Although catatonia is one of the important manifestations of schizophrenia, other disease states can mimic catatonia and should be considered in the differential diagnosis.[2] These conditions include Kahlbaum syndrome, stiff-person syndrome, akinetic Parkinson's disease, neuroleptic malignant syndrome, selective mutism, conversion disorder, and other hyperkinetic and hypokinetic states. About 75% of patients with catatonia are not associated with any psychiatric disorder. Catatonia may occur due to disorders of the thyroid or adrenal glands, injury to the central nervous system due to stroke, trauma, vasculitis, tumor, or anoxia.[3] A catatonic-like state may also be caused by epilepsy, and even as an adverse effect of anticonvulsants, neuroleptics, dopamine-blocking antiemetics, and corticosteroids.

Pathogenesis of catatonia involves a complex interplay of dysregulated neurotransmitters such as γ-aminobutyric acid-A, glutamate, dopamine, and N-methyl-D-aspartate (NMDA) receptors.[4]

Benzodiazepines are the first-line of treatment.[5] A dose of 1–2 mg of parenteral lorazepam will often result in marked improvement within an hour. When the first-line treatment fails, NMDA antagonists such as amantadine or memantine can be used. Memantine is more specific for the glutamate system with reduced incidence of psychosis and may therefore be preferred over amantadine. Topiramate is another therapeutic option for resistant catatonia; it produces its effects by glutamate antagonism via modulation of α-amino-3-hydroxy-5-methyl-4-isoxazolepropionic acid (AMPA) receptors. Electroconvulsive therapy [6] is also an effective treatment for catatonia. Antipsychotics should be used with caution as they can worsen catatonia and may cause neuroleptic malignant syndrome, a dangerous condition that can mimic catatonia and requires prompt discontinuation of the antipsychotic.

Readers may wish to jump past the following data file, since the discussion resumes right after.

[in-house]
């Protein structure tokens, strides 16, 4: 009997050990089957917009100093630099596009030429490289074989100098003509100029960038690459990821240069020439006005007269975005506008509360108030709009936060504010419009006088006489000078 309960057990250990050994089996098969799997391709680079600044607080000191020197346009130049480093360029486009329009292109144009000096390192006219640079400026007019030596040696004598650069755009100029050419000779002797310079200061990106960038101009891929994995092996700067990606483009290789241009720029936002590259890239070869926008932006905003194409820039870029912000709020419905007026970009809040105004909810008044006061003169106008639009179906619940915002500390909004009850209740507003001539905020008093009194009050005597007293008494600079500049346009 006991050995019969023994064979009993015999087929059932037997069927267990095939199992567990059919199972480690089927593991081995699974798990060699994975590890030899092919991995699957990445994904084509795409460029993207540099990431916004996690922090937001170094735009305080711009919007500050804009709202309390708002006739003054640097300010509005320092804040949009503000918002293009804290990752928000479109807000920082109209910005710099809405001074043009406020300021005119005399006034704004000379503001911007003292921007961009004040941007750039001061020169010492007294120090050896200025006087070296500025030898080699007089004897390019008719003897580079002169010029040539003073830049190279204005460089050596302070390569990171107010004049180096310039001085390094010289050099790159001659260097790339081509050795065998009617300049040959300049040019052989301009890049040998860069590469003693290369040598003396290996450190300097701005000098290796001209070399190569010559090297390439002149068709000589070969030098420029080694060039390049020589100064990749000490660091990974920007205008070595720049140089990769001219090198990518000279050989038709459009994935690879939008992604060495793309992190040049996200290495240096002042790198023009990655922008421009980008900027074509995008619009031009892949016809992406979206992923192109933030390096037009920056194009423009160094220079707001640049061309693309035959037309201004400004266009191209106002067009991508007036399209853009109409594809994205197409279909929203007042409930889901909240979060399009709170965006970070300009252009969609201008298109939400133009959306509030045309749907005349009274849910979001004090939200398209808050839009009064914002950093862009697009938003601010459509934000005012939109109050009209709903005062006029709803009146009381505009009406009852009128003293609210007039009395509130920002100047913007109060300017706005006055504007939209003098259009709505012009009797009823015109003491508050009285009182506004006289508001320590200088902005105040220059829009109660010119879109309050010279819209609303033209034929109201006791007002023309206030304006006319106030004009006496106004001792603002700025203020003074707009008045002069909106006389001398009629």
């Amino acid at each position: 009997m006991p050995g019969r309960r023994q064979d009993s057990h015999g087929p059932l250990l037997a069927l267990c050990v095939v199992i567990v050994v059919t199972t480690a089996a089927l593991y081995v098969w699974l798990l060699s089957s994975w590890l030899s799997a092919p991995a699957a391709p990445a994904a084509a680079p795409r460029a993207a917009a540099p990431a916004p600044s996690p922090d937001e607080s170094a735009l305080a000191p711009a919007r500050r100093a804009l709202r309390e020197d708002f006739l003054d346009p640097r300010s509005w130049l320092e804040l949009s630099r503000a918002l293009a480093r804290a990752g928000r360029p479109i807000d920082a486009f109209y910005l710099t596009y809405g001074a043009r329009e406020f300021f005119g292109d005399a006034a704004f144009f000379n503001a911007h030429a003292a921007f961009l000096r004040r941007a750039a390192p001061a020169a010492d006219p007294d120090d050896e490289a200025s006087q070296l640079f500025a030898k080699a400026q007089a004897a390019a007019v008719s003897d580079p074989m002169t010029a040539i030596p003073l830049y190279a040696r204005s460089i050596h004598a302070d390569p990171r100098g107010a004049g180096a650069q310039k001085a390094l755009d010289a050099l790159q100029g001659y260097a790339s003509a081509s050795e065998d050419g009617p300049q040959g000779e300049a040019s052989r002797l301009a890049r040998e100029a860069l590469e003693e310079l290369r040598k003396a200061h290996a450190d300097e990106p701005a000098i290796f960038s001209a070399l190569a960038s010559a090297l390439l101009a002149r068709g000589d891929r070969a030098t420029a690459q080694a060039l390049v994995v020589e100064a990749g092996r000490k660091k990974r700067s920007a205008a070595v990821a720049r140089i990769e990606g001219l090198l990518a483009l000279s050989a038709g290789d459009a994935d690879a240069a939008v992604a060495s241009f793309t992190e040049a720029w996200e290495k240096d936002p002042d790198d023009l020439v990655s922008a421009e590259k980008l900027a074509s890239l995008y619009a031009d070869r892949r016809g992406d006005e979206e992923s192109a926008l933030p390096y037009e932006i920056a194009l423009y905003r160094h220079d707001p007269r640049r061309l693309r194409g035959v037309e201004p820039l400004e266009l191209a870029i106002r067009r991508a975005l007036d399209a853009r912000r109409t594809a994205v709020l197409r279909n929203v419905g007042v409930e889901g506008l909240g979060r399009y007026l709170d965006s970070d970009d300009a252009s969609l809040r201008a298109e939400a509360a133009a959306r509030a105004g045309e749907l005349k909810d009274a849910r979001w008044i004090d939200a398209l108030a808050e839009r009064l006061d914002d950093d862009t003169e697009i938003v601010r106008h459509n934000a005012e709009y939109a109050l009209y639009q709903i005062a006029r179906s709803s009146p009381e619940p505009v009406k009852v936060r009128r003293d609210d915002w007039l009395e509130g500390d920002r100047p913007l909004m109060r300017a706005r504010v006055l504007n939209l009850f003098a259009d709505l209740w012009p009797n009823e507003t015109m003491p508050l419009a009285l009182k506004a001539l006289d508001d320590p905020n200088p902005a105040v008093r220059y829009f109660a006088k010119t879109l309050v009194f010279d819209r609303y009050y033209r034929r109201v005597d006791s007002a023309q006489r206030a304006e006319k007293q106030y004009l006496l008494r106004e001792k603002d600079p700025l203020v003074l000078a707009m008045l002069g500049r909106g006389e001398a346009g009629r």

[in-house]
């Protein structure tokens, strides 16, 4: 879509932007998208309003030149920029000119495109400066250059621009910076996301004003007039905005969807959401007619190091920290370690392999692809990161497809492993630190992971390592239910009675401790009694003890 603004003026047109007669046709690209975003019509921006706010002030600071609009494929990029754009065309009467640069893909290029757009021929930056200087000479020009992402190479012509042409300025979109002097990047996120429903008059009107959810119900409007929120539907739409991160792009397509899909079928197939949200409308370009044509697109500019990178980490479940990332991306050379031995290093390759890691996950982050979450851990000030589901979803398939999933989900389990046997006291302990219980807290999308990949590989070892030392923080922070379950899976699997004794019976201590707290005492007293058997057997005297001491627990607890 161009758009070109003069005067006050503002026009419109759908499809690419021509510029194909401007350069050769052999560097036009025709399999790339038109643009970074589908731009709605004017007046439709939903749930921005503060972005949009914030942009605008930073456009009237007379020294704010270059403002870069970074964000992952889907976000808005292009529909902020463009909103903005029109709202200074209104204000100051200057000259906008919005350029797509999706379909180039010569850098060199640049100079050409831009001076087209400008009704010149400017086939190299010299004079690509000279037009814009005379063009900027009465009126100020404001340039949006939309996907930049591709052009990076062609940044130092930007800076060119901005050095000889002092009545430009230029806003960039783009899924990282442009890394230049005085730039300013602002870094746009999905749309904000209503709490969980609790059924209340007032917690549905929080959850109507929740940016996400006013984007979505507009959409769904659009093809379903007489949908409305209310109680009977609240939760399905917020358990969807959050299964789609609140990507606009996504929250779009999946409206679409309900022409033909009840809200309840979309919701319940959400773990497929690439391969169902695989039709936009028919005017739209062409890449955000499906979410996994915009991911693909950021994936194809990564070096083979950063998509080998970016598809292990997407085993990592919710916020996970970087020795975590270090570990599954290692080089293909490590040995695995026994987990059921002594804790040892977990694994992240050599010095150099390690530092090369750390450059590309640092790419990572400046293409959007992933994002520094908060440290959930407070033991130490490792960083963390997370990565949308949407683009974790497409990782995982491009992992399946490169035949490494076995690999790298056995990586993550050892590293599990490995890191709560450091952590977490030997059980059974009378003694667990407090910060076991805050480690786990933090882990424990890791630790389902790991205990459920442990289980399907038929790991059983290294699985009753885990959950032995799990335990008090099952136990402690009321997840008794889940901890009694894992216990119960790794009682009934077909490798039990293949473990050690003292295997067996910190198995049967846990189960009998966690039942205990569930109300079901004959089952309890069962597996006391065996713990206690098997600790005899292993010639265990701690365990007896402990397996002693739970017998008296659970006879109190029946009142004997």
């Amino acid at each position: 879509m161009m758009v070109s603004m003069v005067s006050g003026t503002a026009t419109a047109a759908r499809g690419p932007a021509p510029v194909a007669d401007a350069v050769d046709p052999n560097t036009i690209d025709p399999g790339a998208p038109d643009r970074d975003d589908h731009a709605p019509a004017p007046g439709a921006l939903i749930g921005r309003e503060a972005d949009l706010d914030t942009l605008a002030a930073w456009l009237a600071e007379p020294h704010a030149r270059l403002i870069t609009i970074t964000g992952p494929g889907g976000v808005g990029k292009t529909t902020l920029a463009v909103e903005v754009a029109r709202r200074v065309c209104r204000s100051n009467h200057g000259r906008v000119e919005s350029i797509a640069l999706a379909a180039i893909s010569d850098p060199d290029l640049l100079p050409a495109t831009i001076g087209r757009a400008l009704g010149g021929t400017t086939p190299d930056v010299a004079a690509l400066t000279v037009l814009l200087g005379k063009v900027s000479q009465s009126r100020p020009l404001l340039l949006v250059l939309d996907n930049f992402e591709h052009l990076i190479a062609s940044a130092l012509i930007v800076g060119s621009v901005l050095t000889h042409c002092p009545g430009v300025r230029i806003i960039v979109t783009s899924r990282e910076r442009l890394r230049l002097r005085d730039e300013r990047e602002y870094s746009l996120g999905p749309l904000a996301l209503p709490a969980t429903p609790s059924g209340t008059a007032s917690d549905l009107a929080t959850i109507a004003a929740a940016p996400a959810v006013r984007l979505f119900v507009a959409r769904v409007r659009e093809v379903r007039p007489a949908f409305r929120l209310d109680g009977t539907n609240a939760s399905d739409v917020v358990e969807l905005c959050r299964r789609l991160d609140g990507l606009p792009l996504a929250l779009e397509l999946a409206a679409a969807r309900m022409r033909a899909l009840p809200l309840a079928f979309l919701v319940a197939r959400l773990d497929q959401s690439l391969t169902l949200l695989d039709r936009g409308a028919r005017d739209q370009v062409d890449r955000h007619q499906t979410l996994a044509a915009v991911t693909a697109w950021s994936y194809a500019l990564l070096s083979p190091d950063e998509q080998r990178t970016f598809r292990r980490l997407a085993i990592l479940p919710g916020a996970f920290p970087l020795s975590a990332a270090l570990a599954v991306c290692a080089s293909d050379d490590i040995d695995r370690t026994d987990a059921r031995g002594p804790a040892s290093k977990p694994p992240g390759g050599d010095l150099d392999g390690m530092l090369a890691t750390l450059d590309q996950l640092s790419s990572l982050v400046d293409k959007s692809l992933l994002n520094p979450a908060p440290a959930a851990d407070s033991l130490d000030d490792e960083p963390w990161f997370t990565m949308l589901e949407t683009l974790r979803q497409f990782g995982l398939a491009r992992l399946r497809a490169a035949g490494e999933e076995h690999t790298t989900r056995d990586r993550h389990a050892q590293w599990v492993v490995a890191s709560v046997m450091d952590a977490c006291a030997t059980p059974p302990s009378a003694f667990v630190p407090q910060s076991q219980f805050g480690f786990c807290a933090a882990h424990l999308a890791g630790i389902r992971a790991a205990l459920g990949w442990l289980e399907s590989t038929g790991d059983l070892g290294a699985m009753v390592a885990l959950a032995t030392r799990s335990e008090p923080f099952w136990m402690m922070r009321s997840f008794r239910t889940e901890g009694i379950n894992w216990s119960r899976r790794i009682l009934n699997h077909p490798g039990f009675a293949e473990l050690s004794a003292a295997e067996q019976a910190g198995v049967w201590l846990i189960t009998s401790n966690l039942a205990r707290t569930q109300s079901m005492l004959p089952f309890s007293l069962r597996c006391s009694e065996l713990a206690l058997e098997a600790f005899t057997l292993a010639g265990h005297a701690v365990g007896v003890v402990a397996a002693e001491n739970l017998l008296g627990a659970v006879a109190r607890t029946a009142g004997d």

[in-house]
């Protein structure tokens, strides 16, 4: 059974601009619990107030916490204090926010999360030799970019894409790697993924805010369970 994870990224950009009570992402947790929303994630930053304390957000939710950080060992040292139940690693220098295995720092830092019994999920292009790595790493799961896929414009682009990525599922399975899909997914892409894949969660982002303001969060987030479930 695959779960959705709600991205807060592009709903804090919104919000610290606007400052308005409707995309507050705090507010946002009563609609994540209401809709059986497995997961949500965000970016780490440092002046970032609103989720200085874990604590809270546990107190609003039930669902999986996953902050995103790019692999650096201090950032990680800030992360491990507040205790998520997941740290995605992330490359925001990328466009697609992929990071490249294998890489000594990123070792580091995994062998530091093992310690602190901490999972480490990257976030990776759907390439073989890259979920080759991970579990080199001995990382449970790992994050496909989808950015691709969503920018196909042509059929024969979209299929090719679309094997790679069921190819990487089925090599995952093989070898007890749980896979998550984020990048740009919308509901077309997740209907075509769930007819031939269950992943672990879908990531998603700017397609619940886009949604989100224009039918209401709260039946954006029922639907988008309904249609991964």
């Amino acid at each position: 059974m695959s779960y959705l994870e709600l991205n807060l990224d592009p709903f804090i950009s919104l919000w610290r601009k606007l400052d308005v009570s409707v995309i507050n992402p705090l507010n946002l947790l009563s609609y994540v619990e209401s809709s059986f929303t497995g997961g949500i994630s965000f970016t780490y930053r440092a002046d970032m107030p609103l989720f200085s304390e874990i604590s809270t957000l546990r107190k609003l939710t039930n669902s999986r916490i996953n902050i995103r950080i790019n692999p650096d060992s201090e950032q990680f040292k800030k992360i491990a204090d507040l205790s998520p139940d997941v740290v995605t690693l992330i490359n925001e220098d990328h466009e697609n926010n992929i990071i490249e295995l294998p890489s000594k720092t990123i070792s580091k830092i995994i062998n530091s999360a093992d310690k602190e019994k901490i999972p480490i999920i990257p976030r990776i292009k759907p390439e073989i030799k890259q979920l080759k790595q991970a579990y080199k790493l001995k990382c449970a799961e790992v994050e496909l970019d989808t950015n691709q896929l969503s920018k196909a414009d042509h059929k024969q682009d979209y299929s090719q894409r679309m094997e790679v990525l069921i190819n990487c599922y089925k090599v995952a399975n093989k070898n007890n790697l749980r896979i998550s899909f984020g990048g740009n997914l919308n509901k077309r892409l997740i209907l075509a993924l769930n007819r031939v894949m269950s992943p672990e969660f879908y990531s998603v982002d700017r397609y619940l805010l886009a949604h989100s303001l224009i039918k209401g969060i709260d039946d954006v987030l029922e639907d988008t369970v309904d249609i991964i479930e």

In conclusion, our patient did not have any neurological disorder and was recovering well; postoperatively, he developed acute catatonic stupor which got relieved by lorazepam.

Declaration of patient consent

The authors certify that they have obtained all appropriate patient consent forms. In the form the patient(s) has/have given his/her/their consent for his/her/their images and other clinical information to be reported in the journal. The patients understand that their names and initials will not be published and due efforts will be made to conceal their identity, but anonymity cannot be guaranteed.

Acknowledgment

We Acknowledge Dr. Sthiti Das, MD for her help in preparing this manuscript.

Financial support and sponsorship

Nil.

Conflicts of interest

There are no conflicts of interest.

 
   References Top

1.
Patel N, Minhas JS, Chung EM. Risk factors associated with cognitive decline after cardiac surgery: A systematic review. Cardiovasc Psychiatry Neurol 2015;2015:370612.  Back to cited text no. 1
    
2.
Wilcox JA, Reid Duffy P. The syndrome of catatonia. Behav Sci (Basel) 2015;5:576-88.  Back to cited text no. 2
    
3.
Carroll BT, Anfinson TJ, Kennedy JC, Yendrek R, Boutros M, Bilon A. Catatonic disorder due to general medical conditions. J Neuropsychiatry Clin Neurosci 1994;6:122-33.  Back to cited text no. 3
[PUBMED]    
4.
Northoff G. What catatonia can tell us about “top-down modulation”: A neuropsychiatric hypothesis. Behav Brain Sci 2002;25:555-77.  Back to cited text no. 4
[PUBMED]    
5.
Seethalakshmi R, Dhavale S, Suggu K, Dewan M. Catatonic syndrome: Importance of detection and treatment with lorazepam. Ann Clin Psychiatry 2008;20:5-8.  Back to cited text no. 5
[PUBMED]    
6.
Pommepuy N, Januel D. Catatonia: Resurgence of a concept. A review of the international literature. Encephale 2002;28(6 Pt 1):481-92.  Back to cited text no. 6
    

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Correspondence Address:
Vivek Chowdhry
Department of Cardiac Anaesthesiology, CARE Hospital, Bhubaneswar, Odisha - 751 016
India
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Source of Support: None, Conflict of Interest: None


DOI: 10.4103/0971-9784.191574